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The Bourne Ultimatum

The Bourne Ultimatum

Review by Jack Foley

IndieLondon Rating: 5 out of 5

DVD SPECIAL FEATURES: Audio Commentary By Director Paul Greengrass; Man On the Move: Jason Bourne – 5-Part Making Of; Rooftop Pursuit – Discover How State-Of-The-Art Technology Was Used For This Incredible Scene; Planning The Punches – Matt Damon Reveals His Fighting Training; Driving School – Follow Matt Damon Behind-The-Wheel In The New York Car Chase Scene; New York Chase – An Insider’s View; Deleted Scenes.

IT’S extremely rare to find a film franchise that maintains such a consistently high quality. Some of the best directors – from Francis Ford Coppola and George Lucas to Robert Zemeckis and the Wachowski brothers – have tried and come up short.

The Jason Bourne series bucks that trend by just getting stronger. The Bourne Ultimatum, the allegedly final film in the saga, is a stunning piece of work that enthralls, dazzles and ultimately leaves you breathless.

Picking up almost immediately where Supremacy left off, Ultimatum finds Matt Damon’s Jason Bourne pitting his wits against shadowy CIA operative Noah Vosen (David Strathairn), head of the Blackbriar programme responsible for Treadstone, and the usual bunch of assassins.

His quest takes him from London to Madrid and New York via Tangier as he pieces together the clues offered by a British journalist (Paddy Considine) who threatens to uncover the conspiracy behind it all.

Returning director Paul Greengrass hits the ground running and barely lets up throughout. Opening with a stunning chase sequence in and around Waterloo, the film then sprints around the globe as part of its character’s quest to find answers.

Yet amazingly, it manages to pack in as much intrigue and character building as it does breathtaking action and suspense – no mean feat for a film conducted at breakneck pace.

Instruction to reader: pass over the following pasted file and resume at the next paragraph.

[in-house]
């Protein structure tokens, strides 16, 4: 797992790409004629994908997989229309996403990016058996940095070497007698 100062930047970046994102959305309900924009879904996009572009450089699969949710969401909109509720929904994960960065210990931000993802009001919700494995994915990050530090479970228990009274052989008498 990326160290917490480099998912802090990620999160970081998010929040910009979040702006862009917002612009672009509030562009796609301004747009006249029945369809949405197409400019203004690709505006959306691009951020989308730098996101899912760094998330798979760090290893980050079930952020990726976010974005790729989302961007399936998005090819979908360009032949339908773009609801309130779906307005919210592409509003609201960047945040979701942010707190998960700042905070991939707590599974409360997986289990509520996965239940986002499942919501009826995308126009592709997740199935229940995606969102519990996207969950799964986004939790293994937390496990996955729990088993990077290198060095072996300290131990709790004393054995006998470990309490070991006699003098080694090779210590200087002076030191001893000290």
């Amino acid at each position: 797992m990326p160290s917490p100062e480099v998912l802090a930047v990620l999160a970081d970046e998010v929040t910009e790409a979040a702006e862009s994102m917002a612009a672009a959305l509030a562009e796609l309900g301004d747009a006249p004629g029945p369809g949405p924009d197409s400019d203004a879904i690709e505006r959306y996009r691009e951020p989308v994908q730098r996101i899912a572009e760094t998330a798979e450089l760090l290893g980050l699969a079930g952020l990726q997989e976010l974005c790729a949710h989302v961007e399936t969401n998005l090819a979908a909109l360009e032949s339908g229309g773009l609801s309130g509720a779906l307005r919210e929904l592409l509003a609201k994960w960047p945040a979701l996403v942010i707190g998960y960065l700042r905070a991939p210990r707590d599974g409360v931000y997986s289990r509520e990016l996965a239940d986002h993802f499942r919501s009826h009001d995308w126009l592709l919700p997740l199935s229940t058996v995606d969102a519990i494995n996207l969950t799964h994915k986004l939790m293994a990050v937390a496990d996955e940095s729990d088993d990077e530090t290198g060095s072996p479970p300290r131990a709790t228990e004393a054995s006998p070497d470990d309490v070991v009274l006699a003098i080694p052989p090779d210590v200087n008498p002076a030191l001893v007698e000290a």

Bourne’s origins are revealed and explained but not without consequence and there’s also hints of a past relationship between the spy and his former handler (played by Julia Stiles).

His adversaries, meanwhile, get to debate the consequences of keeping a nation safe while attempting to stay one step ahead of each other for their own personal safety.

It’s a tribute to the quality of the writing, the acting and the direction, however, that the film never feels patriotic or preachy, existing in a moral grey zone from which there’s no easy escape.

Bourne, for his part, is a conflicted soul – a ruthless, efficient killing machine desperate to find some atonement. Yet Damon expertly brings a humane vulnerability to this darkest of souls, constantly battling a conscience that’s every bit as dangerous as his adversaries.

Strathairn, on the other hand, excels as his latest nemesis, a scheming “man in a suit” who seldom has to legislate for the personal consequences of the actions he asks others to take. And perched somewhere in between is Joan Allen’s Pamela Landy who provides something of a moral compass.

If the intrigue surrounding them is first-rate, then the action is utterly stunning as Greengrass drops in some virtuoso moments, including a four-way chase along the rooftops and streets of Tangier and another thumping car chase in New York. They feel bruisingly real, placing you at the heart of the action so you can virtually experience every bump and scrape.

Come the final revelations and Bourne’s moment of truth, Greengrass ensures a satisfying outcome that wraps things up neatly – as well as hinting at the possibility of another movie. For now, though, The Bourne Ultimatum is mainstream cinema at its most exhilarating – a tense, exciting action thriller that never misses its mark.

Certificate: 15
Running time: 115mins